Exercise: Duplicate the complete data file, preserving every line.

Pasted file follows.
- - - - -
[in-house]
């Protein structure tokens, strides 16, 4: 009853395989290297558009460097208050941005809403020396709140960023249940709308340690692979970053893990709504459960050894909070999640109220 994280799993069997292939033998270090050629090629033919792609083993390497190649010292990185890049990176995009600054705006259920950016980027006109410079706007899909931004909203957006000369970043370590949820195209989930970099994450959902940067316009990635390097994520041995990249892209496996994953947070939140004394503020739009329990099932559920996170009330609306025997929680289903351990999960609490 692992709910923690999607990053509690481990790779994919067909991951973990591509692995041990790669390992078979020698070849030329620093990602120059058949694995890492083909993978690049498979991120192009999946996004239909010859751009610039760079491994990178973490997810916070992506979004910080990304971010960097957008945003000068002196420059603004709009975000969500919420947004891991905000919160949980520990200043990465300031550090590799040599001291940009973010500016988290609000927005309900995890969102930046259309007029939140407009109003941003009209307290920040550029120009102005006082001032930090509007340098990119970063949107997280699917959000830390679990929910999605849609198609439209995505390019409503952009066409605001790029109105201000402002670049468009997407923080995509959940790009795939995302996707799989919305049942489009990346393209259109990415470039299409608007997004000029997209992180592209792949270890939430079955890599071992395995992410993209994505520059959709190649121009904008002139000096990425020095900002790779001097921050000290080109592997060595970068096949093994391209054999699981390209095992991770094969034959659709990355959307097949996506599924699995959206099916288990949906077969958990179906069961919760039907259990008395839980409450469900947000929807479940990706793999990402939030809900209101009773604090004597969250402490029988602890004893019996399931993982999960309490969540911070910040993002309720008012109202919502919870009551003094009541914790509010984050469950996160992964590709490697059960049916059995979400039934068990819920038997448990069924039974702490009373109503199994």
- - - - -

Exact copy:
[in-house]
């Protein structure tokens, strides 16, 4: 009853395989290297558009460097208050941005809403020396709140960023249940709308340690692979970053893990709504459960050894909070999640109220 994280799993069997292939033998270090050629090629033919792609083993390497190649010292990185890049990176995009600054705006259920950016980027006109410079706007899909931004909203957006000369970043370590949820195209989930970099994450959902940067316009990635390097994520041995990249892209496996994953947070939140004394503020739009329990099932559920996170009330609306025997929680289903351990999960609490 692992709910923690999607990053509690481990790779994919067909991951973990591509692995041990790669390992078979020698070849030329620093990602120059058949694995890492083909993978690049498979991120192009999946996004239909010859751009610039760079491994990178973490997810916070992506979004910080990304971010960097957008945003000068002196420059603004709009975000969500919420947004891991905000919160949980520990200043990465300031550090590799040599001291940009973010500016988290609000927005309900995890969102930046259309007029939140407009109003941003009209307290920040550029120009102005006082001032930090509007340098990119970063949107997280699917959000830390679990929910999605849609198609439209995505390019409503952009066409605001790029109105201000402002670049468009997407923080995509959940790009795939995302996707799989919305049942489009990346393209259109990415470039299409608007997004000029997209992180592209792949270890939430079955890599071992395995992410993209994505520059959709190649121009904008002139000096990425020095900002790779001097921050000290080109592997060595970068096949093994391209054999699981390209095992991770094969034959659709990355959307097949996506599924699995959206099916288990949906077969958990179906069961919760039907259990008395839980409450469900947000929807479940990706793999990402939030809900209101009773604090004597969250402490029988602890004893019996399931993982999960309490969540911070910040993002309720008012109202919502919870009551003094009541914790509010984050469950996160992964590709490697059960049916059995979400039934068990819920038997448990069924039974702490009373109503199994």